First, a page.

Ooorah — A disciplined approach to craft brewing
You meet the nicest people at local area craft breweries — and see the bright future of the craft beer industry personified, when you attend homebrewing competitions.
That’s why I look forward to attending home brewing events. And occasionally, I am asked to be a ‘guest judge.’
Not that I am a certified beer judge — That’s a work in progress.
I am, however, equipped with a good nose, sharp tongue and a wee bit of experience sampling good, craft beer.
Last fall, I had that honor of judging Frog Level Brewing Company’s second annual Homebrew and Chili Cook-off Competition. Thankfully, my brother, Rob, who is an accomplished home brewer, but did not participate this year — That would have been awkward. But I probably would not have known which beer was his if he had entered.
At these competitions, the judges sample numbered bottles of beer (one at a time) and each bottle is marked with: (1) an entry number; and (2) the number/letter identifying the BCBJ style of beer.
Did you know? — For judging purposes, there are 28 categories of beer and cider, each with as many as five variations.
For example, under the popular BJCP beer style #14 — India Pale Ale or IPA — there are three sub-categories: English IPA, American IPA, and Imperial IPA.
Each category is judged individually, against target profiles for appearance, flavor, mouth feel and overall impression.
I know, it’s complicated — but judging has its rewards.
Occasionally, we get to meet the winners (afterwards) and have an opportunity to visit with them. And every once in a while, we connect with someone who you can ‘just feel’ is going to ‘do great things’ in the craft beer industry.
At the Frog Level Homebrewing competition, the clear winner was a young man from Clyde — Dan Rowe. His Rye IPA was a hop-forward, delicately fruity IPA with a distinctive rye character. It was excellent — to say the least.
When I asked him why he brewed a Rye IPA, he surprised me by replying, “The world needs more rye beers.”
It turns out that the inspiration for Dan Rowe’s entry was one of his all-time-favorite beers — an Asheville’s Burial Beer flagship — Scythe Rye India Pale Ale.
Dan Rowe keeps good company, and he is an avid student of both the art and science of brewing. “Every beer is an educational experience,” said Rowe, who plans to make brewing his career.
From what I tasted in October, he is off to a great start.
Rowe is currently in his second semester of AB-Tech’s Brewing, Distillation and Fermentation program. This five-semester immersion program takes both discipline and dedication, but I have every confidence that Rowe will get his A.A.S. degree.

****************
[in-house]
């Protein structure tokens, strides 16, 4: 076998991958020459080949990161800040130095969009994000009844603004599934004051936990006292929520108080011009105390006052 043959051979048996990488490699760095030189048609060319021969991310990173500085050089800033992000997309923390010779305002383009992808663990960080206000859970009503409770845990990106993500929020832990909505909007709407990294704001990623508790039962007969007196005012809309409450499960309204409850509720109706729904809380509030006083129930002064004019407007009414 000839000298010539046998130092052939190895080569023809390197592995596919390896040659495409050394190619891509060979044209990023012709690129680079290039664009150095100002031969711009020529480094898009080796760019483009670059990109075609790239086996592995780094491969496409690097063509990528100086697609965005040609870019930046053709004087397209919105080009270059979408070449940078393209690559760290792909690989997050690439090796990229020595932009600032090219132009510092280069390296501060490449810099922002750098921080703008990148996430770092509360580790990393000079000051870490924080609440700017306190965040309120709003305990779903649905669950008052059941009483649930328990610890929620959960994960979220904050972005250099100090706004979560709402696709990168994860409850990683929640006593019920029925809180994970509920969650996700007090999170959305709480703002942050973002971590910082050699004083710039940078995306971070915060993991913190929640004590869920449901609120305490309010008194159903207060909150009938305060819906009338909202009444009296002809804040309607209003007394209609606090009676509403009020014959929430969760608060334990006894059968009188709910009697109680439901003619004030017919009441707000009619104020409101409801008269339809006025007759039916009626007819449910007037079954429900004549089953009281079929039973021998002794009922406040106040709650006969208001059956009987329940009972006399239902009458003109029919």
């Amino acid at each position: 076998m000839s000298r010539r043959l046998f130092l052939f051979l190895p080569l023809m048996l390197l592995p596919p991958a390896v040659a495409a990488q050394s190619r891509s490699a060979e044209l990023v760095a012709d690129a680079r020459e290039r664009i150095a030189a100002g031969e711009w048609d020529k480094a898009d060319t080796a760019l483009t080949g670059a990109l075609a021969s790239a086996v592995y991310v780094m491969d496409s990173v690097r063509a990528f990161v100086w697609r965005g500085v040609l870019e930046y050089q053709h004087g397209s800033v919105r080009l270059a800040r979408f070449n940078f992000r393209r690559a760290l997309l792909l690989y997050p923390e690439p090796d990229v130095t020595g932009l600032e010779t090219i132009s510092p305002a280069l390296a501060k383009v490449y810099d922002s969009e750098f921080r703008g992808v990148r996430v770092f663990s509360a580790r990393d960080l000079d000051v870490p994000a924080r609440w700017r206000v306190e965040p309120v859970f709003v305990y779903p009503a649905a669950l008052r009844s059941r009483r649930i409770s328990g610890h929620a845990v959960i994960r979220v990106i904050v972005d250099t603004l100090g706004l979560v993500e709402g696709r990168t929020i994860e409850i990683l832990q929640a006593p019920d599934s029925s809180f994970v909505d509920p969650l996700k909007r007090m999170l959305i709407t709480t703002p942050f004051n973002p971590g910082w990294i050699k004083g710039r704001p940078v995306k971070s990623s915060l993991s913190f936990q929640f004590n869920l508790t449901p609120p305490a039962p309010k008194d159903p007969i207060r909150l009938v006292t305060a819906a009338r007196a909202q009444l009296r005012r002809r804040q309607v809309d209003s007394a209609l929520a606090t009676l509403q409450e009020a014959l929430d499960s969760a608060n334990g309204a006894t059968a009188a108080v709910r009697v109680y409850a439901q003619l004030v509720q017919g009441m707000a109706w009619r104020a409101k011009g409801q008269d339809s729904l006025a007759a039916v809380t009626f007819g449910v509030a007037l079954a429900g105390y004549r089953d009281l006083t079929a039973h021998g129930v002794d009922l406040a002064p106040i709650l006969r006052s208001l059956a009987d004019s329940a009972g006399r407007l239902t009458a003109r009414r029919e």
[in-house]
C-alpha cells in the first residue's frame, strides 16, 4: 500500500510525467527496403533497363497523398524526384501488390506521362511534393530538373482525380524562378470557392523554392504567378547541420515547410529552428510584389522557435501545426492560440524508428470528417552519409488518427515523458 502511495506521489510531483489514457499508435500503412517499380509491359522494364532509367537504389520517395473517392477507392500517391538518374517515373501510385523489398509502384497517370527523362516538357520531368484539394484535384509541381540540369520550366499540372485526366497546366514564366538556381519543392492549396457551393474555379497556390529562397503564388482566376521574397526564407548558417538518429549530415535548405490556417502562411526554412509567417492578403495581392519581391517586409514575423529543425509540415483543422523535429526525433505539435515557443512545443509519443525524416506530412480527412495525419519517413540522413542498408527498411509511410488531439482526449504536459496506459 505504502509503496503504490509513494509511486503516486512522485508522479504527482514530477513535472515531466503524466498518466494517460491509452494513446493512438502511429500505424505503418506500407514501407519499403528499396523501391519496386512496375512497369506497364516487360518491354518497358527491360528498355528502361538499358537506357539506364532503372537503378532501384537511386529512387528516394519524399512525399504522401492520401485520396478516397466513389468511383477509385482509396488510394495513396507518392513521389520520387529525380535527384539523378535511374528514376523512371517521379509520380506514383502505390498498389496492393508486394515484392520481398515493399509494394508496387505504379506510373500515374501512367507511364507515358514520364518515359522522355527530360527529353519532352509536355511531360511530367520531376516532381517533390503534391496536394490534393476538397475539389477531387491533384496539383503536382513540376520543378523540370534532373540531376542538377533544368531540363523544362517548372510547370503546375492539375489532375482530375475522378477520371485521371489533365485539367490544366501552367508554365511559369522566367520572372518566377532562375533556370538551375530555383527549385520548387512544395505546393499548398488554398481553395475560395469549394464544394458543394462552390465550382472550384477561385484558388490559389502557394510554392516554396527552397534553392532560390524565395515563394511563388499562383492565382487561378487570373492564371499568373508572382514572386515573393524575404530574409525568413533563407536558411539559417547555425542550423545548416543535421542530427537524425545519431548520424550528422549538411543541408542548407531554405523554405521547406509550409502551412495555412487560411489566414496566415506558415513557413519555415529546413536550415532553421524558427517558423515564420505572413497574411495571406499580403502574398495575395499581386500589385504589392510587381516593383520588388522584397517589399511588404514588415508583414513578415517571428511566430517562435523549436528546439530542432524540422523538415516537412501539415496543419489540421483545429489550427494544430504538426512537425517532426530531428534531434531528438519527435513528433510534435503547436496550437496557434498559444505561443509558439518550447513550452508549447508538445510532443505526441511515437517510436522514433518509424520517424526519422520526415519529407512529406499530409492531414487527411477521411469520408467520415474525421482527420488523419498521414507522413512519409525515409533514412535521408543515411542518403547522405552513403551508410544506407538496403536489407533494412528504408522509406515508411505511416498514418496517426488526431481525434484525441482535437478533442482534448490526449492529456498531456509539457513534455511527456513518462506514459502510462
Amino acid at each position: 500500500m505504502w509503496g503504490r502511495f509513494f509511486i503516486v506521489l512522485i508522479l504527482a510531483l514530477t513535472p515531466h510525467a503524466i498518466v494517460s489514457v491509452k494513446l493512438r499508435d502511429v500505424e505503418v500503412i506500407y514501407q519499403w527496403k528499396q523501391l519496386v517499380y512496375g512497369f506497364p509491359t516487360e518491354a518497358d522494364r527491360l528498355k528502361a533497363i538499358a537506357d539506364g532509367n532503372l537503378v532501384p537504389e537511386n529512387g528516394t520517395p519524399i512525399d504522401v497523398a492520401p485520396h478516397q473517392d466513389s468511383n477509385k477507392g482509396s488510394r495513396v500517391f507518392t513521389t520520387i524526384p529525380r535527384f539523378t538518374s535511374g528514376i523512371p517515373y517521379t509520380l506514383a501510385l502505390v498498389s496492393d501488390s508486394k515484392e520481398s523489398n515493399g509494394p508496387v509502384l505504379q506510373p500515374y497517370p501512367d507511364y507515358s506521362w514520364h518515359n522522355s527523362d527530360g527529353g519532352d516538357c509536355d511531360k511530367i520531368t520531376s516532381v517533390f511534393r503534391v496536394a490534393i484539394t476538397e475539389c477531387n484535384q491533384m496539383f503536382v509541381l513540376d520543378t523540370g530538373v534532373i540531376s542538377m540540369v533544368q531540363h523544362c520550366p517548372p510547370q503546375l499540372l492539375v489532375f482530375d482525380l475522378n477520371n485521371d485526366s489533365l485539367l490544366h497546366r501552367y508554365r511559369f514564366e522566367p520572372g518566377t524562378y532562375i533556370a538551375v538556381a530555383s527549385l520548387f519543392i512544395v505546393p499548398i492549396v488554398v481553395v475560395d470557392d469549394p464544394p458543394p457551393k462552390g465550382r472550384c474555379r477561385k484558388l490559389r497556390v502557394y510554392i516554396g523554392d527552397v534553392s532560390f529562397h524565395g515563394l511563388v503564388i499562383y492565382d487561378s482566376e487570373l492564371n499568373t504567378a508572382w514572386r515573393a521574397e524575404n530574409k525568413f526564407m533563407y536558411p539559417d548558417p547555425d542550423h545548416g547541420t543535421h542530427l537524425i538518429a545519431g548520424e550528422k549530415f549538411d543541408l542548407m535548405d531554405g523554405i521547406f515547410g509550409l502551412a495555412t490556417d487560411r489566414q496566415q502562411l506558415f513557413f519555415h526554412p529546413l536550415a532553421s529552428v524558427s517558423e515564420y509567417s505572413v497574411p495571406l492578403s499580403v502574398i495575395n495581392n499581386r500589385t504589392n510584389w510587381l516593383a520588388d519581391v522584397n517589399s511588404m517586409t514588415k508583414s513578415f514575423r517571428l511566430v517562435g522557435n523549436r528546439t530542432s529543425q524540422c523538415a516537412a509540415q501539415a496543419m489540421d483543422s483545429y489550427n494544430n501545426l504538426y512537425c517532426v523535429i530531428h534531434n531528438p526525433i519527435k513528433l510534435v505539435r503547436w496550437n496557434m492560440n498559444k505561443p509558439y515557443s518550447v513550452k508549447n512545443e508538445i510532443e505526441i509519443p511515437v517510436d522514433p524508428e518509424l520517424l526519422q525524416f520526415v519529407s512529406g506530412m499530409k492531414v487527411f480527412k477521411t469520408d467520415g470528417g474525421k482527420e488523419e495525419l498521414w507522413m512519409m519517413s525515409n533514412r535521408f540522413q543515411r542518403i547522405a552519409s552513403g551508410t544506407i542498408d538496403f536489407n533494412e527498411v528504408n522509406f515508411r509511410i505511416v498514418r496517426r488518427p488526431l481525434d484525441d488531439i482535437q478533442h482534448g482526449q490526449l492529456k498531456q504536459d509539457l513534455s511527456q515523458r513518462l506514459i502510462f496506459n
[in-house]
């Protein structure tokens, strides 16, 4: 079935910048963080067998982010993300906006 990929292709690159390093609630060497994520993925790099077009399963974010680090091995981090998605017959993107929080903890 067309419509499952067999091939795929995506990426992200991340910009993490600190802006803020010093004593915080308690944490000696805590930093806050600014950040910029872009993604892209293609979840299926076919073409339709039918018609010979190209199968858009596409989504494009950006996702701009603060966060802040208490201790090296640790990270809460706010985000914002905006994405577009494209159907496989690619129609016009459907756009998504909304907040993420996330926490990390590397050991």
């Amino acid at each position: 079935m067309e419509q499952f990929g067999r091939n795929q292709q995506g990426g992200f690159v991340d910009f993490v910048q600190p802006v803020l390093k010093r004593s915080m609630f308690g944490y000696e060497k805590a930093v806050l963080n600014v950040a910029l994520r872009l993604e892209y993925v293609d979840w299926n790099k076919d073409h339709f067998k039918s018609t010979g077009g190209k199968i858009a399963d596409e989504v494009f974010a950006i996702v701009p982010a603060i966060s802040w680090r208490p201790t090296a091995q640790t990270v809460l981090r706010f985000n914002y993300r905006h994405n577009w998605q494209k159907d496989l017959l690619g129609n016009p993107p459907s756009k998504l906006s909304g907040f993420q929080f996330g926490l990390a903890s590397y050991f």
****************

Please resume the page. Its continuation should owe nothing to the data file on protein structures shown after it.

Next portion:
After all — Ooohrah — Dan Rowe is a Marine. He and fellow-Marine, Clark Williams, owner of Frog Level Brewing Company, have become what Williams calls, “Internet boyfriends.”
This casual mentoring program has guided Rowe through four years of all-grain home brewing on a system he describes as an ‘old world’ setup.
“I’m doing the best I can until I can afford a SABCO Brew Magic,” Rowe said.
That’s the $10,000 brewing system that has launched the careers of countless brewing legends, but it is a ‘big nut’ for a 28 year-old, married father of two.
Both Rowe and his wife, Allison, are furthering their education. She’s planning to study art education at UNCA and both are teaming-up, raising two young children — son, Weston and daughter, Juniper. (This doesn’t allow much time for beer drinking.)
By the way, Allison Rowe is a Marine, too. The couple met at Camp Lejeune in 2008. Dan was a forward observer and Allison was a photographer/videographer.
Their Marine training is certainly driving their disciplined pursuit of family, career and happiness.
As for the kinds of beer Dan Rowe likes to drink — his favorites beer styles are pale ales, IPA’s and “…whatever is local and most creative.” (Great answer.)
Rowe also is a big fan of what Jeff Irvin, AB-Tech’s professor of Brewing, Distillation and Fermentation calls — “The best beer … free beer.”
Which reminds me of why I like being a “guest judge.”
So remember that name — Dan Rowe. He’s a brewer to watch now, and salute (as in ‘Por su salud’) later. BTW, you can contact Dan at email@example.com, but I doubt you’ll get any free beer.